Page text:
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Sweeping Financial Sanctions Against Russia Threaten US Dollar Dominance, Warns IMF

© AFP 2023 / SAUL LOEBIn this file photo taken on April 15, 2020 a sign is seen outside the headquarters of the International Monetary Fund (IMF)
In this file photo taken on April 15, 2020 a sign is seen outside the headquarters of the International Monetary Fund (IMF) - Sputnik International, 1920, 31.03.2022
The US and its allies have announced a series of financial measures against Russian banks and leaders in response to Moscow’s military action in Ukraine. India, China, and others have ignored western sanctions and started taking steps to avert what the Kremlin calls the West's “economic war” against Russia.
The financial sanctions imposed on Russia by the US and its allies will gradually dilute the dominance of the greenback, resulting in other currencies playing a more prominent role in the international monetary system, the International Monetary Fund (IMF) has warned.
In an interview with British daily newspaper, the Financial Times, Gita Gopinath, the IMF's first deputy managing director, predicted the emergence of small currency blocks based on trade between separate groups of countries in response to measures taken by western nations against Russia.
"The dollar would remain the major global currency even in that landscape, but fragmentation at a smaller level is certainly quite possible. We are already seeing that with some countries renegotiating the currency in which they get paid for trade," Gopinath said.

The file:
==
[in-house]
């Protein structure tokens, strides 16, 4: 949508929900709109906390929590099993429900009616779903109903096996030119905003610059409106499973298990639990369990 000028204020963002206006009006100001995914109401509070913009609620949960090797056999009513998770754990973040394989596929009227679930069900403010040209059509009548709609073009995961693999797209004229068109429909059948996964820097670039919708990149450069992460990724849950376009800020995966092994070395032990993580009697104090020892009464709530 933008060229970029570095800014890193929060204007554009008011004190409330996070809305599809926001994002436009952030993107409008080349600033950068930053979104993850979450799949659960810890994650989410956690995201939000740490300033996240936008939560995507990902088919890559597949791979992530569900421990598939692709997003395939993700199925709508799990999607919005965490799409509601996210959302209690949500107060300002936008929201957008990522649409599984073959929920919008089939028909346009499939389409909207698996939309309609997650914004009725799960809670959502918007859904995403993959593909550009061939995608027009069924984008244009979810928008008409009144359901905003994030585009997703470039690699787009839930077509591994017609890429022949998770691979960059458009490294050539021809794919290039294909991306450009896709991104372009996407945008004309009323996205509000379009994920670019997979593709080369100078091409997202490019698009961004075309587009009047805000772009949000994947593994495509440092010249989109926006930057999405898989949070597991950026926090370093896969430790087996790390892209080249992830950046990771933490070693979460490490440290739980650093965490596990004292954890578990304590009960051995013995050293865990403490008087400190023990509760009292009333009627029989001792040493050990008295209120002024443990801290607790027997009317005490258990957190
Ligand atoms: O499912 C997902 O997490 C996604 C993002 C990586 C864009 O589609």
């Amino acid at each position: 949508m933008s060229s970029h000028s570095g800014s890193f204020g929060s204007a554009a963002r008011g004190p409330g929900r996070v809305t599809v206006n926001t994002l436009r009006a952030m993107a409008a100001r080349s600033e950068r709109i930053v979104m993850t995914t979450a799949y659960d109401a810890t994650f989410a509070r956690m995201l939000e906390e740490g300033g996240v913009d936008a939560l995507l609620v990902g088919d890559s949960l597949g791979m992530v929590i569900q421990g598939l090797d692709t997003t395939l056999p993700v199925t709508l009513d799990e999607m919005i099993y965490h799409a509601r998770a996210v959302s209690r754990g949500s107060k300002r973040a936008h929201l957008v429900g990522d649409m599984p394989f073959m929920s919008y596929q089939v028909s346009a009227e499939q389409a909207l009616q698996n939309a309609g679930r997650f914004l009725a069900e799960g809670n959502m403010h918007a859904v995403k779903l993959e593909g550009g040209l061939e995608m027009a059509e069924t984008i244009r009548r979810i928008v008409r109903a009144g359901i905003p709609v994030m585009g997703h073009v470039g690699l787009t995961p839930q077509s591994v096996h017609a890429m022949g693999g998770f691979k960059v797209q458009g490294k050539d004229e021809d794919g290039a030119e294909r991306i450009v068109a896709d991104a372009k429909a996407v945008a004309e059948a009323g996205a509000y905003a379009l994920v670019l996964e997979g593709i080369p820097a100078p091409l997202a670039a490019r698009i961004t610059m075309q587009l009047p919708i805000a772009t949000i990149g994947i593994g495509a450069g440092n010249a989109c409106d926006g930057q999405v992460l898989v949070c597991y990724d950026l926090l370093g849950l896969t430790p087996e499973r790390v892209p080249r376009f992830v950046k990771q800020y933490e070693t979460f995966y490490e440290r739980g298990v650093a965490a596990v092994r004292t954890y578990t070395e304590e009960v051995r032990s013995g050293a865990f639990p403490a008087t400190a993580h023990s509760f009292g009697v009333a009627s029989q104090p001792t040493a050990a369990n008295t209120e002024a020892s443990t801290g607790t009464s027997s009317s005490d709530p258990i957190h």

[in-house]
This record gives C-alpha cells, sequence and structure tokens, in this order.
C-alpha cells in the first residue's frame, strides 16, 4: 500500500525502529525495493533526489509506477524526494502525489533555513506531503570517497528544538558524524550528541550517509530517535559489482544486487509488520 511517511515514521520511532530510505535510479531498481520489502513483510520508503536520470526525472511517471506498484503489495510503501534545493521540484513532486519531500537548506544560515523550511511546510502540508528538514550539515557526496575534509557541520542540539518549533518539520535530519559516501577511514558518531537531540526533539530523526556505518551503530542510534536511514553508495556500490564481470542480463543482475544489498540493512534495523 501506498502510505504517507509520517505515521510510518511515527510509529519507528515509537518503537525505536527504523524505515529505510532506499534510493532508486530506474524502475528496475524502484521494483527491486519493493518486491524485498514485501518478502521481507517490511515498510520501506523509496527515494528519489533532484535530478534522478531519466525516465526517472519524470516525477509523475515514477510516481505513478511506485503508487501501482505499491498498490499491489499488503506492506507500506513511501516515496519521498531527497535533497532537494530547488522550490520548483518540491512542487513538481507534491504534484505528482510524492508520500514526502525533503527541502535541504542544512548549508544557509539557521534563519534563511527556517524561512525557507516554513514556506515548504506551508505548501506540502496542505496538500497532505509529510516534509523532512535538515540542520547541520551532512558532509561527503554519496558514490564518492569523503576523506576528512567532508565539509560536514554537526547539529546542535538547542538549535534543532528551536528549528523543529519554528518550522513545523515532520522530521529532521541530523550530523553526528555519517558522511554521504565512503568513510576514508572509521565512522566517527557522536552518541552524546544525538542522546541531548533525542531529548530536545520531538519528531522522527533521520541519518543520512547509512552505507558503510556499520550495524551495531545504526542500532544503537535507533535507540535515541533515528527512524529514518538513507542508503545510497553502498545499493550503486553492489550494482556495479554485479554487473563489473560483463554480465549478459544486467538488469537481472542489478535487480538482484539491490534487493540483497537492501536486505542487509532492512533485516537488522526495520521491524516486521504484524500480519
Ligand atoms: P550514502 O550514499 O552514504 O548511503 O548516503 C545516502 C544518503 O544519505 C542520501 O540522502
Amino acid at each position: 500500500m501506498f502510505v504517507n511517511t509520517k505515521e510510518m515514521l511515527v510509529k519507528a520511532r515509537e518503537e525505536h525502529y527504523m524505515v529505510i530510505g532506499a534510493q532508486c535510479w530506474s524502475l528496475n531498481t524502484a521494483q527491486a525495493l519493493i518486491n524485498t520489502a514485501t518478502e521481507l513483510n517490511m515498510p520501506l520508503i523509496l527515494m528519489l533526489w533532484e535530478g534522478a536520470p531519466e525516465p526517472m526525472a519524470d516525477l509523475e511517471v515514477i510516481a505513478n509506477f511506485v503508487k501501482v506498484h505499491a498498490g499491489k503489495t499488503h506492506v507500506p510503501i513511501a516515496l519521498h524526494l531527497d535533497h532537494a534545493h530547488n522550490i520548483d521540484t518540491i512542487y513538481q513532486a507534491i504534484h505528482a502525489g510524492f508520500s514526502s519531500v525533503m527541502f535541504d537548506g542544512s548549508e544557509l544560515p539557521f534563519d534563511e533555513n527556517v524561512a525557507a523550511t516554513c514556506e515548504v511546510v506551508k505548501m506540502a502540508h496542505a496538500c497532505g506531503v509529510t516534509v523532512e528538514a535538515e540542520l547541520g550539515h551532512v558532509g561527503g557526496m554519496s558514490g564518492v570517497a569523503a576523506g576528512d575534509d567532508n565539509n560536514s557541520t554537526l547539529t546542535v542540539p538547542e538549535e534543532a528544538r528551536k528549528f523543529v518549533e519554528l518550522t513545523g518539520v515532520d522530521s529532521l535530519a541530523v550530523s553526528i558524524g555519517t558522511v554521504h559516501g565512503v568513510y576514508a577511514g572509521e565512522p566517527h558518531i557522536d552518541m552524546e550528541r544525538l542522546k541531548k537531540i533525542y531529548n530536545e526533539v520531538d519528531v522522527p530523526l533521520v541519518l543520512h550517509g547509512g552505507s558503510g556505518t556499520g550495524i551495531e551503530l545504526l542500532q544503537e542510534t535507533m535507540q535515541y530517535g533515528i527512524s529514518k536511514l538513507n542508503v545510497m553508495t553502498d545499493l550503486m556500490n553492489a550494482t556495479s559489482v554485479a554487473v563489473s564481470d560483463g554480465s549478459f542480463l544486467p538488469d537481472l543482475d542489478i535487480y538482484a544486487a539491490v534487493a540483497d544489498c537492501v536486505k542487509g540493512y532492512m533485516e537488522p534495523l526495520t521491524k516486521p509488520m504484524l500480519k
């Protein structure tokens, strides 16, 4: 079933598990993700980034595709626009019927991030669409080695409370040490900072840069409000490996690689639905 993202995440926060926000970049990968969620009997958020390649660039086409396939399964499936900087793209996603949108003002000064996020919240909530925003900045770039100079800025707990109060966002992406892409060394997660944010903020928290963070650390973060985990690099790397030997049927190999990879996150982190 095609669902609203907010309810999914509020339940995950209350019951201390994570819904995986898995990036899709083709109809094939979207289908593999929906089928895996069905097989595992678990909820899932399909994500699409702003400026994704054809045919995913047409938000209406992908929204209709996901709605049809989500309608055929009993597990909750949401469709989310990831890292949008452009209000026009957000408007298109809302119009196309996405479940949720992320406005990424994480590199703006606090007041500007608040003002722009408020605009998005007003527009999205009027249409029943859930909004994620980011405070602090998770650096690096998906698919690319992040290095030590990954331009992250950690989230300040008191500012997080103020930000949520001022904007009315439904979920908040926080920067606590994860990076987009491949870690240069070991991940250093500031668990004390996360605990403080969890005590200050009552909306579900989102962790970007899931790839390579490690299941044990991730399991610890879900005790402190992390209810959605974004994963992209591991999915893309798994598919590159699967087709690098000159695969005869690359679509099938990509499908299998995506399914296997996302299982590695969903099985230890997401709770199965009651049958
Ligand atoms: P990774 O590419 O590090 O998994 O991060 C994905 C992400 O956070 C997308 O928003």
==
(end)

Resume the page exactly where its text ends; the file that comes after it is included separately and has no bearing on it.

Western countries have imposed severe sanctions on Russian financial institutions, including the central bank, and frozen forex reserves worth around $300 billion stashed in US dollars.
"Countries tend to accumulate reserves in the currencies which they use to trade with the rest of the world, and in which they borrow from the rest of the world, so you might see some slow-moving trends towards other currencies playing a bigger role [in reserve assets]," she observed.
Gopinath's observations come days after the Reserve Bank of India voiced similar concerns, saying countries may choose to diversify their forex reserves away from US dollars in the wake of the US decision to freeze Russia's reserves.
The IMF's economist noted a 10 percent reduction in the dollar's share of international reserves over the past two decades.
The India-born economist also added that digital currency will get even "greater attention since the recent episodes, which draws us to the question of international regulation".
Several experts also forecast increasing interest rates on US Treasury bonds, indicating a weakening inclination to store their reserves in US currency.
Ten-year bond yields jumped to 2.35 percent from 1.7 percent since Russia began a special military operation in Ukraine to demilitarise and de-Nazify the eastern European nation.
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